Wednesday, March 7, 2012

Syrian Paralysis

No one can argue that what is happening within Syria is not a tragedy, but let us not deceive ourselves any further, no one is going to do anything about it. This is a pessimistic view, undoubtedly, but ultimately it appears that the plight of the Syrian people and the significance of the state of Syria simply don't matter in an election year. This is not a diatribe directed at the President of the United States, nor at the recently elected President of the Russian Federation(an unexpected outcome?) or any particular administration or political personality, but a genuine attempt at unbiased analysis of a thoroughly confusing state of affairs.

 Syria has been the beneficiary of geographical serendipity given its' proximity to Israel, Iraq, Jordan, and Turkey , though it may very well be a victim of this circumstance as well. Nonetheless, Syria remains a regional heavyweight at best, with negligible natural resources and comparatively slight clout on the global stage. The current regime's closest ally, Iran, is powerless to address concerns of stability under President Assad as it scrambles to maintain economic parity during a period of directed sanctions determined to undermine its plan for independent nuclear development(sanctions which this author believes will be ultimately ineffective). Despite continous protests throughout the globe in regards to the Syrian government's ruthless suppression of rebel activities, there remains a complete failure on the part of protesting governments to conceive a feasible and implementable plan to actually do any of either two scenarios:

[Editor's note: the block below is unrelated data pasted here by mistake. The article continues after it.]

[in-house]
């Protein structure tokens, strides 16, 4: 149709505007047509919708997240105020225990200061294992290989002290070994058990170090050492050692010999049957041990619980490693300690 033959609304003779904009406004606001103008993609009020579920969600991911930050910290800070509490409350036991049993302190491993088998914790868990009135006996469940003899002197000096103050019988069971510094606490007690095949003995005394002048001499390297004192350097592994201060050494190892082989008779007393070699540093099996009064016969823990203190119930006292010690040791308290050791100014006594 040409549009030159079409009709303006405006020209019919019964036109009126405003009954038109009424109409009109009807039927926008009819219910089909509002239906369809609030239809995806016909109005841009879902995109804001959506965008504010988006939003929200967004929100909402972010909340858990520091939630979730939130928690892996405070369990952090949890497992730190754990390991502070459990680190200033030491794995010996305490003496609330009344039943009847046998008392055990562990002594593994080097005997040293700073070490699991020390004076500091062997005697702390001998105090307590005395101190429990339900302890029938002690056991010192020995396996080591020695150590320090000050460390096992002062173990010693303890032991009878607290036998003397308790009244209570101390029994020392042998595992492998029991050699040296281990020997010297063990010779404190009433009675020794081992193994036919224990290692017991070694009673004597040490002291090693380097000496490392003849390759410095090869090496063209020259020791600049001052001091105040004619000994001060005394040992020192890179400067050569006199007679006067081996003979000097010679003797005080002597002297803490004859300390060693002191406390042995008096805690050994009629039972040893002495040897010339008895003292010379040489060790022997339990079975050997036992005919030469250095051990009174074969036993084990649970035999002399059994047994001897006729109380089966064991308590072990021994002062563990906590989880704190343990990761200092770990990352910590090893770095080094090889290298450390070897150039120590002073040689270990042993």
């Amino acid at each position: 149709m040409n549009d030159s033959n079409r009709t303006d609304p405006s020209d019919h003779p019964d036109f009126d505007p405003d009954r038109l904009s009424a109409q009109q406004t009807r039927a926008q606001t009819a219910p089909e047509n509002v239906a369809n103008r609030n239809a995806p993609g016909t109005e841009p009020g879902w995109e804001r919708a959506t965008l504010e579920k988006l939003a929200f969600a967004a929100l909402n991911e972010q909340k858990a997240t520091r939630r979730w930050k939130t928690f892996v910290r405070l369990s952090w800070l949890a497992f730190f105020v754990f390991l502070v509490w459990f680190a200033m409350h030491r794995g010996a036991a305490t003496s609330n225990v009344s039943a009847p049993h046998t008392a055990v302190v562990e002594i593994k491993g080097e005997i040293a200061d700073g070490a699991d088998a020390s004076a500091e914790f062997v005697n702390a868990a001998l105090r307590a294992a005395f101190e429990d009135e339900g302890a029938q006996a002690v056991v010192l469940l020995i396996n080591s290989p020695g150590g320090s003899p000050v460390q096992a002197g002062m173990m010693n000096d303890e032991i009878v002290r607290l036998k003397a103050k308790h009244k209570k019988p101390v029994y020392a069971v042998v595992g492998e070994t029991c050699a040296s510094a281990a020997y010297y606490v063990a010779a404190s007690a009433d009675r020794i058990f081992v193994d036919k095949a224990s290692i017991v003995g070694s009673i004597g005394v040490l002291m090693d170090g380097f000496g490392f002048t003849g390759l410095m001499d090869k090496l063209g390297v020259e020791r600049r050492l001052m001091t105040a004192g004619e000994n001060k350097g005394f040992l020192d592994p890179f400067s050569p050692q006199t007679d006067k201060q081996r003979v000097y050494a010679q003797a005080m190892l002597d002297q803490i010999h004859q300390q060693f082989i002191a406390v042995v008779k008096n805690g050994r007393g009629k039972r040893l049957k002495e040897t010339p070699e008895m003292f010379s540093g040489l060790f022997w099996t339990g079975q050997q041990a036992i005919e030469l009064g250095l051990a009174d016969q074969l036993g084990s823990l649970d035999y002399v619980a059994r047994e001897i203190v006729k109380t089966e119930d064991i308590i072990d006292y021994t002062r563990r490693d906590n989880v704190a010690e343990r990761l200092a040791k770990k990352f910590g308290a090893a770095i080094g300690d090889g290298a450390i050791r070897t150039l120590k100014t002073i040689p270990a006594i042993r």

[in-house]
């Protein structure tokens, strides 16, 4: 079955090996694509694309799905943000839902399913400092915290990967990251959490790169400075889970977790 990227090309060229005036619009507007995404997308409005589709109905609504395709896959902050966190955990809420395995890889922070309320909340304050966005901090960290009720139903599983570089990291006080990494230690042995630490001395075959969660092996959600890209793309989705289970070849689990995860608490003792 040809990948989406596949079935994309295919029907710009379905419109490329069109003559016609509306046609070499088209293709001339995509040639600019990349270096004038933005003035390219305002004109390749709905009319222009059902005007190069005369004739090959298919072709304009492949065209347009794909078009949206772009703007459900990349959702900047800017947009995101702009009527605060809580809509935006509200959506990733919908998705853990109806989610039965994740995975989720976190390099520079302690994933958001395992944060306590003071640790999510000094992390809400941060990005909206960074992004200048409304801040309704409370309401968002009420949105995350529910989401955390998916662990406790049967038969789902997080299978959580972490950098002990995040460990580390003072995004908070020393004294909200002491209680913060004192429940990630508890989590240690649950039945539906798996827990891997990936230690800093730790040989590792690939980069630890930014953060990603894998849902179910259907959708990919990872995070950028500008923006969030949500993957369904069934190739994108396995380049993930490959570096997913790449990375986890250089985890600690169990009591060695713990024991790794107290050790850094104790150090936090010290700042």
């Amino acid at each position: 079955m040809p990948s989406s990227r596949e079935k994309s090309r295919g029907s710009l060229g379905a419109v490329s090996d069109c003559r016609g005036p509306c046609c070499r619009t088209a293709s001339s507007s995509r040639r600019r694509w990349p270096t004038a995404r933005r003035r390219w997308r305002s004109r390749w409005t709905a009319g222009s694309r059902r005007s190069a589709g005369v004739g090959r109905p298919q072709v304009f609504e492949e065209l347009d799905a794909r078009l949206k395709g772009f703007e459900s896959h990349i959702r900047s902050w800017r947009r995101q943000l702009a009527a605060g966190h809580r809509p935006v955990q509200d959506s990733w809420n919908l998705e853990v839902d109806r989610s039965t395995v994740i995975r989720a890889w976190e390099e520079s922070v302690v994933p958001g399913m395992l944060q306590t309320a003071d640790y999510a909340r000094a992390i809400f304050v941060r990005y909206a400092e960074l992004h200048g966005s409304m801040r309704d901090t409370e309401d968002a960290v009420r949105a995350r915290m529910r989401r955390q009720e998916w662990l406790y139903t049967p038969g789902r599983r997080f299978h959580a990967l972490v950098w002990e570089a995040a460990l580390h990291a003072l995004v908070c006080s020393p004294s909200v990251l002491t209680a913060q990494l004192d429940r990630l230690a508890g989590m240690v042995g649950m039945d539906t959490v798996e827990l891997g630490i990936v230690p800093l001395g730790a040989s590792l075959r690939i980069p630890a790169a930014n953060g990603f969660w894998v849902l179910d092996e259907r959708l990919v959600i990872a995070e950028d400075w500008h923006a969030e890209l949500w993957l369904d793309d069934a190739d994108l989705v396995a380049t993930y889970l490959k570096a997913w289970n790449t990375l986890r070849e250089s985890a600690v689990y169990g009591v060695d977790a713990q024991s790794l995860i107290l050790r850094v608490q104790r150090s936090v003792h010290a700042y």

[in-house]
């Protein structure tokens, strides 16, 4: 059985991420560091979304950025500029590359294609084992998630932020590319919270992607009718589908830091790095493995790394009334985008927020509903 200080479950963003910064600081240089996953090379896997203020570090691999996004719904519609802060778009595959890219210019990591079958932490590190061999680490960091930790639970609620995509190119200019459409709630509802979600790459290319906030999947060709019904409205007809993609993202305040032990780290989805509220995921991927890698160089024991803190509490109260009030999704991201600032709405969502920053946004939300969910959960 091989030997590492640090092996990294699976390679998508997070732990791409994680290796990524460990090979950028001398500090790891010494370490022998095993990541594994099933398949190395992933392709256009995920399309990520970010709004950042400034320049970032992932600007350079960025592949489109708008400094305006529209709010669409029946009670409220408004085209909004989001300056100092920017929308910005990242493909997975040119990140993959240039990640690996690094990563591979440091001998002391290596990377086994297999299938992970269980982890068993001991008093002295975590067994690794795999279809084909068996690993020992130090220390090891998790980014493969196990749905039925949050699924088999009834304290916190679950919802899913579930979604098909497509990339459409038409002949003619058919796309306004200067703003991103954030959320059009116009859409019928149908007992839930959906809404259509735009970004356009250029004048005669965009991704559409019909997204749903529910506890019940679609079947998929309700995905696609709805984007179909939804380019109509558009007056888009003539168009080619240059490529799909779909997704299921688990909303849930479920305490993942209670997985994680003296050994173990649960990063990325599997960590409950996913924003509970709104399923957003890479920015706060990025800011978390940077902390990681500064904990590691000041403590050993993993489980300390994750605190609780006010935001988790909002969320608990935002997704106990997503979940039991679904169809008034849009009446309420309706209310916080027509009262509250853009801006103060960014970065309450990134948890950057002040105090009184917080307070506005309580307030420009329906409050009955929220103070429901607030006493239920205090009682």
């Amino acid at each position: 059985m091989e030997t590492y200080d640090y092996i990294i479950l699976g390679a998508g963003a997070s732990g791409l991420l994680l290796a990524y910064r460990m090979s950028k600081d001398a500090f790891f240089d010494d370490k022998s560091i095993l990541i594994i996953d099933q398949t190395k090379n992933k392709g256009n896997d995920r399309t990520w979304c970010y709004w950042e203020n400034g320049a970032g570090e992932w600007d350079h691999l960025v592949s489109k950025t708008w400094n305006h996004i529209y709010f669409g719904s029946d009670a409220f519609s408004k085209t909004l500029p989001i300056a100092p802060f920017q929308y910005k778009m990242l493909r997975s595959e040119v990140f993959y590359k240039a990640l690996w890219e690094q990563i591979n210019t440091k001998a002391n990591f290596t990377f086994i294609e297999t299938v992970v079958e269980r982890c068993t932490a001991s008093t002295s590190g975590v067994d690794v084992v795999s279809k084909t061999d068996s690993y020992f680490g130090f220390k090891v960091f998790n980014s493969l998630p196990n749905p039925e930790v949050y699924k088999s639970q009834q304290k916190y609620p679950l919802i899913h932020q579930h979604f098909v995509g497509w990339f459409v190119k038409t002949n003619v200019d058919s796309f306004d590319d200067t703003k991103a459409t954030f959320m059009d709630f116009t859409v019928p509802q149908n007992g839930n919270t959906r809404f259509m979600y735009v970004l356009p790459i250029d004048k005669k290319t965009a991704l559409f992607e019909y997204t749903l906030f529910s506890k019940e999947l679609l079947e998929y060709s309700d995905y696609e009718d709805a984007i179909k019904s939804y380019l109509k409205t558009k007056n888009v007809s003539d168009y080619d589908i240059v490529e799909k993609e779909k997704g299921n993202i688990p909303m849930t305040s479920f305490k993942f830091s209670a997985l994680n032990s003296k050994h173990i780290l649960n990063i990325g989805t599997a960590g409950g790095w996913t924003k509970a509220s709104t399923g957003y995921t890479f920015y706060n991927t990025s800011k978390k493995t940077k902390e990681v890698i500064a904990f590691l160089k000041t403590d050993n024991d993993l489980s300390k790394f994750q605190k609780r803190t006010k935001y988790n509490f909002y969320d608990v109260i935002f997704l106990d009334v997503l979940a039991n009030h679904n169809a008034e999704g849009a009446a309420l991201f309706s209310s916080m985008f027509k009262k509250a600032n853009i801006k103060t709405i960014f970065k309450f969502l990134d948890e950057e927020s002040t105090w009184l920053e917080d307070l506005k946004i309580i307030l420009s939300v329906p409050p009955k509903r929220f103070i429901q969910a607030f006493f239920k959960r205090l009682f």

1) Provide humanitarian aid and safety zones to Syrian populace subjected to government suppression or;
2) Employ military force to topple the regime of President Bashar al-Assad.

In both East and West, the political powers that be will merely step aside and for all intents and purposes let the dice fall where they may. The West is completely overwhelmed with rising energy prices, a reemergent but still thoroughly volatile economic outlook, and an uncertain domestic political future in many cases, while the East is willing to ignore domestic political affairs in pursuit of favorable trade conditions with whoever happens to be in power. The key to this situation is stability, this is what all concerned parties truly want. If President Assad remains in power, this is a situation that all can accept as this has been the status quo, if he is overthrown than a free for all between the Free Syrian Army, Syrian ex-pats, and a series of unknowns will ensue in a situation reminiscent of Iraq, minus the American investment in blood and treasure.

Wait and see is the mantra of the hour. Unfortunately, the people of Syria have also been forced to accept this as a reality. Their suffering reduced to a mere political bellwether, the most recent of states for which we have so much compassion, but so little reason to take any consumately decisive action.

No comments:

Post a Comment